On 14 January, Saturn will become tricky to spot unless you have a flat southwest horizon. On this date, Mercury, Jupiter and Saturn will be joined by a slender 2%-lit waxing crescent Moon.

The Moon will be on par with the altitude of Mercury, the higher of the three planets, and located 4.5˚ further to the southeast.

As Jupiter and Saturn are lost in the Sun’s glare, Mercury continues to creep east towards a favourable eastern elongation on 24 January.

The phase and relative sizes of the planets, January 2021. Each planet is shown with south at the top, to show its orientation through a telescope. Credit: Pete Lawrence.
The phase and relative sizes of the planets, January 2021. Each planet is shown with south at the top, to show its orientation through a telescope. Credit: Pete Lawrence.

The best planets to see in January 2021

Mars

  • Best time to see 1 January, 19:00 UT
  • Altitude 48˚
  • Location Pisces
  • Direction South
  • Features Albedo markings, polar caps, weather
  • Recommended equipment 150mm telescope or larger

Mercury

  • Best time to see 24 January, 30 minutes after sunset
  • Altitude 9˚ (low)
  • Location Capricornus
  • Direction Southwest

Too close to the Sun in the evening sky, Mercury is difficult to see at January’s start. After 7 January it’s visible 30 minutes after sunset close to Jupiter and Saturn.

Greatest eastern elongation occurs on 24 January as mag. –0.5 Mercury sets 100 minutes after the Sun. By 31 January, although remaining above the horizon for 90 minutes after sunset, it will be mag. +1.1.

Venus

  • Best time to see 1 January, 30 minutes before sunrise
  • Altitude 6˚ (low)
  • Location Ophiuchus
  • Direction Southeast

Venus is a morning planet rising 1.5 hours before the Sun on 1 January, 55 minutes before on the 15 January and 26 minutes before on 31 January. A 4%-lit waning crescent Moon lies 6˚ west of mag. –3.9 Venus on 11 January.

Jupiter

  • Best time to see 10 January, 30 minutes after sunset
  • Altitude 5˚ (low)
  • Location Capricornus
  • Direction Southwest

Jupiter and Saturn remain close; they begin the month near the Sun, but are then lost in solar glare. Both are visible low above the southwest horizon 30 minutes after sunset at January’s start. As Jupiter and Saturn slip toward the Sun, Mercury joins them.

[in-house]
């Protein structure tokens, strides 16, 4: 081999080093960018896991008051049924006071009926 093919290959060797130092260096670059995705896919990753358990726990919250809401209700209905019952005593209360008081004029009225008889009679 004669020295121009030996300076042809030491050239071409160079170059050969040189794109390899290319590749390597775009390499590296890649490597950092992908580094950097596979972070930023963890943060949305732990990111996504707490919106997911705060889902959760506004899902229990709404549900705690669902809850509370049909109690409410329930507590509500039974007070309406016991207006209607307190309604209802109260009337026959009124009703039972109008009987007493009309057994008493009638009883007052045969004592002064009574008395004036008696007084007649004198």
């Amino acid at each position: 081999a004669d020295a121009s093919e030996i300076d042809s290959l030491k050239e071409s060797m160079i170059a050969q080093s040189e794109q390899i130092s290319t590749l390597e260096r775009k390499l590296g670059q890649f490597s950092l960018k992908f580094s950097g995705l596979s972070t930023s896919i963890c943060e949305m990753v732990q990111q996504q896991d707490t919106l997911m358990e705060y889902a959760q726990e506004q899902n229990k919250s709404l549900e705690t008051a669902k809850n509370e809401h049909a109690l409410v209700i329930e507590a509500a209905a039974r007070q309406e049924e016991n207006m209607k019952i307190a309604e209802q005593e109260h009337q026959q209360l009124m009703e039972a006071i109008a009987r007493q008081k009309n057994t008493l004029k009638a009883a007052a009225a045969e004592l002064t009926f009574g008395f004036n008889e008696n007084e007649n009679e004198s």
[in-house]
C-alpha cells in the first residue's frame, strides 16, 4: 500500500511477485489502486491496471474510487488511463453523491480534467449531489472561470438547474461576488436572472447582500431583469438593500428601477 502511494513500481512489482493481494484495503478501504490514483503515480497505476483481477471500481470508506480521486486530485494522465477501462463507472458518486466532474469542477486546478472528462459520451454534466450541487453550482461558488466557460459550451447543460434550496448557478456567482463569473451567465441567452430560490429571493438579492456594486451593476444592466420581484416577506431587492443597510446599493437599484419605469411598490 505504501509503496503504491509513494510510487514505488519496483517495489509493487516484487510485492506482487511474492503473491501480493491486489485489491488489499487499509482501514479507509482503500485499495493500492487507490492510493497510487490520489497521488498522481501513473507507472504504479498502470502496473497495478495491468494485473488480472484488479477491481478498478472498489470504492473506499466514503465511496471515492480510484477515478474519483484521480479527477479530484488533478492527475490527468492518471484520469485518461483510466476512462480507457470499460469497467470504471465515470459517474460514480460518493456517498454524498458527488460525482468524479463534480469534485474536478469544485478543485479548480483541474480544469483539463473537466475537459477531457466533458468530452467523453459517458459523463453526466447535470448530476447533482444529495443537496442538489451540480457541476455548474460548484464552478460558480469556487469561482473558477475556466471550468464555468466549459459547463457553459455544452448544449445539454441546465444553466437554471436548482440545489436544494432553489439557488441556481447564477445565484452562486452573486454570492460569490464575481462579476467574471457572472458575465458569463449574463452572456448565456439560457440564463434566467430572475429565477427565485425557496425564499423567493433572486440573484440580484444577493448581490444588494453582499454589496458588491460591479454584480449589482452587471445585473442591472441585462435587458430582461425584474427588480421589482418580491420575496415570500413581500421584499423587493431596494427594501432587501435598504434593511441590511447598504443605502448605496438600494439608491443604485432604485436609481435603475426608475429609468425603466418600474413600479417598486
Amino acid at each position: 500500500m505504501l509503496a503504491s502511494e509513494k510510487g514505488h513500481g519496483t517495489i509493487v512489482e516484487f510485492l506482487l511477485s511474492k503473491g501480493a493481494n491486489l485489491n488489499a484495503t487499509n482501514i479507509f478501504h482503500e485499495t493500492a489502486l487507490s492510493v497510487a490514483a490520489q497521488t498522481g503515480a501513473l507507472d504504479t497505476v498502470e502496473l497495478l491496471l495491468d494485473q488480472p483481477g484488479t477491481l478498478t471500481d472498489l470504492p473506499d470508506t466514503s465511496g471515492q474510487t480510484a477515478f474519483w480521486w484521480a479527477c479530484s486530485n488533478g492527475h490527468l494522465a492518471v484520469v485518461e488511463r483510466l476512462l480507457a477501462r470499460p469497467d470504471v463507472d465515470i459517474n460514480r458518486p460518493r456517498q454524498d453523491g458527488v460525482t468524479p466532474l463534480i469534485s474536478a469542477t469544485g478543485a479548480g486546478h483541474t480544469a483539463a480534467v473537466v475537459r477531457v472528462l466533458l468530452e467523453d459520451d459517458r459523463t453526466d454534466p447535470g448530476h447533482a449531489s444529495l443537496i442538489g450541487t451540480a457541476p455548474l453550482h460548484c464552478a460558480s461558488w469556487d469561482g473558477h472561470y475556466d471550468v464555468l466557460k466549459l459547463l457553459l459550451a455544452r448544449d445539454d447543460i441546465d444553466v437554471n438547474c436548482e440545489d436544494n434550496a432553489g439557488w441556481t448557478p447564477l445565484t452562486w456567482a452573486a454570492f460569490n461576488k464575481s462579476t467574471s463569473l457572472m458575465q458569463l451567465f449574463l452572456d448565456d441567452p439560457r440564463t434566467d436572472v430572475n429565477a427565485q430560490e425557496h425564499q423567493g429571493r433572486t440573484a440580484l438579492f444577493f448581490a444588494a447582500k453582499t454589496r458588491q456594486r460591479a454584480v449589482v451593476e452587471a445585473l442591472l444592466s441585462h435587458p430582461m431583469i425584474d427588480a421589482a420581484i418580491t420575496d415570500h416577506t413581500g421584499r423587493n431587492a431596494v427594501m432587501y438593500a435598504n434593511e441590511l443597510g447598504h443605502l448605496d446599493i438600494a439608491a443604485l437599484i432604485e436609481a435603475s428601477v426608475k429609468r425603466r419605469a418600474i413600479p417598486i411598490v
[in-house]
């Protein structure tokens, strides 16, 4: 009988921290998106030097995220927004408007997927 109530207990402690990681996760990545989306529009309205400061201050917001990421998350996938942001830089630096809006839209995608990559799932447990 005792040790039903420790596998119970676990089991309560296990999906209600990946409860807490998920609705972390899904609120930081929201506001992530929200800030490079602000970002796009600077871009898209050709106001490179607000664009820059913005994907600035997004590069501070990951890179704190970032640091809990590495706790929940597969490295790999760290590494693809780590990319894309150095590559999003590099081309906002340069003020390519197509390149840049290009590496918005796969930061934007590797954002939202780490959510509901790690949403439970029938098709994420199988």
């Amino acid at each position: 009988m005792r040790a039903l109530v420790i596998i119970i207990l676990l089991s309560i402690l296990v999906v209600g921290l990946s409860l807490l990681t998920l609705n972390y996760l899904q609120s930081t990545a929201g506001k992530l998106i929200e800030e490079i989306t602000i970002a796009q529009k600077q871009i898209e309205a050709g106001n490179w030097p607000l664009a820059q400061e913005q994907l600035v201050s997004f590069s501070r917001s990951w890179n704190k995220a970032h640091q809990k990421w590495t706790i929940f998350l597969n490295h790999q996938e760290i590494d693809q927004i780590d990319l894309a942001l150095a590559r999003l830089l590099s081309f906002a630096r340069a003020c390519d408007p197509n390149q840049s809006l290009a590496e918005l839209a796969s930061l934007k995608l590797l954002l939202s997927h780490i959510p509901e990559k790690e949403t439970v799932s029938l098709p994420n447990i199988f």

On 9 January mag. –0.8 Mercury appears 3.2˚ from Jupiter, while on 10 Janaury Mercury forms an equilateral triangle with Jupiter and Saturn.

On 11 January Mercury forms a right-angled triangle with Jupiter and Saturn, 1.4˚ from Jupiter. Solar conjunction for Jupiter occurs on 28 January.

Saturn

  • Best time to see 10 January, 30 minutes after sunset
  • Altitude 3˚ (very low)
  • Location Capricornus
  • Direction Southwest

Saturn is close to Jupiter at the month’s start, appearing 1.3˚ away on 1 January. As January progresses, this apparent separation increases. Mercury joins the pair between 8–13 January, but Saturn is the fainter of the three. On 24 January, Saturn is in conjunction with the Sun.

Uranus

  • Best time to see 1 January, 19:40 UT
  • Altitude 50˚
  • Location Aries
  • Direction South

Uranus is a mag. +5.7 evening planet in Aries. On 1 January Mars lies 9.2˚ to its west-southwest. The planets appear to converge so that by 19 January, they are 1.7˚ apart. A 58%-lit waxing gibbous Moon joins the scene on the evening of 21 January.

Neptune

  • Best time to see 1 January, 18:15 UT
  • Altitude 29˚
  • Location Aquarius
  • Direction South-southwest

At the start of 2021 we find Neptune compromised because of its position within Aquarius, unable to be seen at its highest point in the sky under truly dark conditions. The planet appears 27˚ above the west-southwest horizon when darkness falls on 1 January.

As we head toward the month’s end, we find that it can only achieve an altitude of 13˚ above the west-southwest horizon at true darkness.

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Pete Lawrence is an experienced astronomer and a co-host of The Sky at Night. This guide originally appeared in the January 2021 issue of BBC Sky at Night Magazine.